Shashank Manohar against ICC's 'bullying' big three nexus
Manohar felt that cricket boards of India, England and Australia enjoyed greater authority in ICC.
New Delhi: The Board of Control for Cricket in India (BCCI) president Shashank Manohar has expressed his desire to dismantle the Big Three nexus which control unhindered control over the running of International Cricket Council (ICC).
Manohar felt that following last year's contentious constitutional revamp, the three most powerful cricket boards - India, England and Australia - enjoyed greater authority and also larger share of ICC's revenue, according to a report in the Hindu.
Terming the three-board nexus as 'bullying', Manohar said that he hoped bring in reforms during his tenure as the president of ICC, which ends in June 2016.
“I don’t agree with the three major countries bullying the ICC,” said Manohar in an interview with the newspaper. “That’s my personal view, because as I have always said, an institution is bigger than individuals. You cannot guarantee which individual will occupy the top position in either of these countries.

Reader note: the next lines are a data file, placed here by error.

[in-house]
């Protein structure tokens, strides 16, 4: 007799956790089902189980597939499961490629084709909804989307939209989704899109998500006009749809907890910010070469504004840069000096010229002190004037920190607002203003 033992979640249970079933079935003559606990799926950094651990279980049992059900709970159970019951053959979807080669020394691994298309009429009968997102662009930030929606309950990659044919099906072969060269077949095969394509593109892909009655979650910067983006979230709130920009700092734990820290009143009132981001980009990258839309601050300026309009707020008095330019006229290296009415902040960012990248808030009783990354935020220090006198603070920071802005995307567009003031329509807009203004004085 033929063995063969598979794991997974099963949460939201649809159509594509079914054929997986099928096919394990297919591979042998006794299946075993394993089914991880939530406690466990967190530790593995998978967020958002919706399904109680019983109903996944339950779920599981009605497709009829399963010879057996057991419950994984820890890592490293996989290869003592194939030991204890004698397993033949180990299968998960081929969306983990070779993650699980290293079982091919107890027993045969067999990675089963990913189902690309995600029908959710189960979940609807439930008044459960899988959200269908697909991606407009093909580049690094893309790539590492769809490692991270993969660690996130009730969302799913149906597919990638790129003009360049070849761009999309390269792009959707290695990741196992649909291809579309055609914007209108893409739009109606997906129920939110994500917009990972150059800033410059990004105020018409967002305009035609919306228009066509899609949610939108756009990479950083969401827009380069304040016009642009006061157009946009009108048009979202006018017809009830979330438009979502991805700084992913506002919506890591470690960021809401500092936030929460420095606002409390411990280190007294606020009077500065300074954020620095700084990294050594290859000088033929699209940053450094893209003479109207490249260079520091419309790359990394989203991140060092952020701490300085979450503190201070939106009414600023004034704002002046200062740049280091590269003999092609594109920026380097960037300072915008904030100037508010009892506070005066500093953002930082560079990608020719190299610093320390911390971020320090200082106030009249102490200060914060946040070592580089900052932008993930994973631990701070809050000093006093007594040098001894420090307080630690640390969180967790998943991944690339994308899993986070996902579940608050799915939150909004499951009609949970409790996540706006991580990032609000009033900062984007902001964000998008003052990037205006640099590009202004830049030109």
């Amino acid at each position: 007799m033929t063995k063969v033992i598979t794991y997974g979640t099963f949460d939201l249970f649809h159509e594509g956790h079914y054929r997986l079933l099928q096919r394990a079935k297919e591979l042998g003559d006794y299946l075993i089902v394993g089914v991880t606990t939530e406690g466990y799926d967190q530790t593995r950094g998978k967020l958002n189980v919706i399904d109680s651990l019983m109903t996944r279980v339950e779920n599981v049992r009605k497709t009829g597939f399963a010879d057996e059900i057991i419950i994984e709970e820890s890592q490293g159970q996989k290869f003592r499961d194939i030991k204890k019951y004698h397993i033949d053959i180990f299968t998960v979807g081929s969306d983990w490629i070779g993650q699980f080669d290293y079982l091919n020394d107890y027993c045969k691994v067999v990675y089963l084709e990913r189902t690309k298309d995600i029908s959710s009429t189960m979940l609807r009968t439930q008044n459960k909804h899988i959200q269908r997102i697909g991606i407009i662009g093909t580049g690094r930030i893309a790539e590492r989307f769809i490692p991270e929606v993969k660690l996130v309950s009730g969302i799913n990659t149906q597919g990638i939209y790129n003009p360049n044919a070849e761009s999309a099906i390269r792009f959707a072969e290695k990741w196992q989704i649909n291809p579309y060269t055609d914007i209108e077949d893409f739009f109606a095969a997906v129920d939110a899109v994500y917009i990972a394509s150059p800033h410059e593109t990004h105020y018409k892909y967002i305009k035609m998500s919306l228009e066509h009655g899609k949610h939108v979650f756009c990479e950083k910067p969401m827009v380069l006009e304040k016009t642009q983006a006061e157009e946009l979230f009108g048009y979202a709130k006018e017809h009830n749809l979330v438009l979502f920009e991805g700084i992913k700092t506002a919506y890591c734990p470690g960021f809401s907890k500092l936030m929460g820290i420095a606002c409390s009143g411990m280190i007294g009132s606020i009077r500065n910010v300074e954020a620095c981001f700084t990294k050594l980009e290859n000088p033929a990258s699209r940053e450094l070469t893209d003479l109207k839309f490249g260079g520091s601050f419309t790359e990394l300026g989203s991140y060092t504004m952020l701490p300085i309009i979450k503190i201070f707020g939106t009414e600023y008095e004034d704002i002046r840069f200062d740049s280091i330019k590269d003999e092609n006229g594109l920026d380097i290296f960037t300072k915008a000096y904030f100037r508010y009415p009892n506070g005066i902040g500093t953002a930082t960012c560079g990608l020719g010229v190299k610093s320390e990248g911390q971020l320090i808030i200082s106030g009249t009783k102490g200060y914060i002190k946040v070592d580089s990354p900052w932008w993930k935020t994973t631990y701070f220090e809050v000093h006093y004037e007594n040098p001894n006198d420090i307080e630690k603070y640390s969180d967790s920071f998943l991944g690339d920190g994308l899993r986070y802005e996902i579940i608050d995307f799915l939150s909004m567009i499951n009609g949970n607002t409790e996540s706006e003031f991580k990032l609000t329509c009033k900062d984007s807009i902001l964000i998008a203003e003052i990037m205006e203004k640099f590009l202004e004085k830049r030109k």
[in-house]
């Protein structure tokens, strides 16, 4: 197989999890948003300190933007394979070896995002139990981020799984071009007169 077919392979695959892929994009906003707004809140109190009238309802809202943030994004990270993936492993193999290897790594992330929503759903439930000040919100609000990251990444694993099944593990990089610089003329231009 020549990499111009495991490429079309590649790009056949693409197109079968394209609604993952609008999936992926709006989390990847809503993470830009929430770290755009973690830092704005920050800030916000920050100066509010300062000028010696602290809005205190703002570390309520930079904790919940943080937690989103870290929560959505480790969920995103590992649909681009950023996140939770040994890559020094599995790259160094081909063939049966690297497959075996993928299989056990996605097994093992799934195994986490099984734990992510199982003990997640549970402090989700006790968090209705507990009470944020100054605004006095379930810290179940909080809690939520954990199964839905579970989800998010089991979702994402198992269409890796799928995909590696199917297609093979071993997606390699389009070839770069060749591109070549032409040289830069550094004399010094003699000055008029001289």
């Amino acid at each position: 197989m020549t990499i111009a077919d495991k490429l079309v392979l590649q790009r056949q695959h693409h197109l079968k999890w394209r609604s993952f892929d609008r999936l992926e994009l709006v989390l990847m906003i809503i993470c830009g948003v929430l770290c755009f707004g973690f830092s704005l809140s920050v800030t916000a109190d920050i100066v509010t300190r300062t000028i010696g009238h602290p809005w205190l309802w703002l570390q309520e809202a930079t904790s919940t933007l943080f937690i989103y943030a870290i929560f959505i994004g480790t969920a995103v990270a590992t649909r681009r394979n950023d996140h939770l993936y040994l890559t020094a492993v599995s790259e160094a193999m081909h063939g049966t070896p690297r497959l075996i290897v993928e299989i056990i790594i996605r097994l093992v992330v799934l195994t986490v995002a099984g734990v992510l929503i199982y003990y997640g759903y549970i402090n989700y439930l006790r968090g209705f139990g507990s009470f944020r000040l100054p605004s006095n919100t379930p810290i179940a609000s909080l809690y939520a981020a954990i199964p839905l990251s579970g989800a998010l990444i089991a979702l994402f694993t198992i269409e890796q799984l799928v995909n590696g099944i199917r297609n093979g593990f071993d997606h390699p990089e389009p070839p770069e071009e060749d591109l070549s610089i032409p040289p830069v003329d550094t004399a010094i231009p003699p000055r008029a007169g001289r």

“And, the ICC constitution, as it stands today, says that in all the major committees of the ICC, these three countries will be automatically there.
“So all the financial and commercial aspects and the executive committee will be controlled by the representatives of these three countries, which according to me is wrong. You should have the best man, whether he comes from Zimbabwe, or West Indies, or even from an associate or affiliate [member] to work on a committee, who will promote the interests of the ICC.”
Questioning ICC's revenue sharing pattern, he said: “I don’t agree with the revenue-sharing formula, because it’s nice to say that India [BCCI] will get 22% of the total revenue of the ICC, but you cannot make the poor poorer and the rich richer, only because you have the clout. The ICC runs cricket throughout the world.”
Since becoming BCCI's new president after the demise of Jagmohan Dalmiya, the 58-year-old has initiated fleeting changes in Indian cricket, including the introduction of conflict of interests clause for it's officials and stake-holders.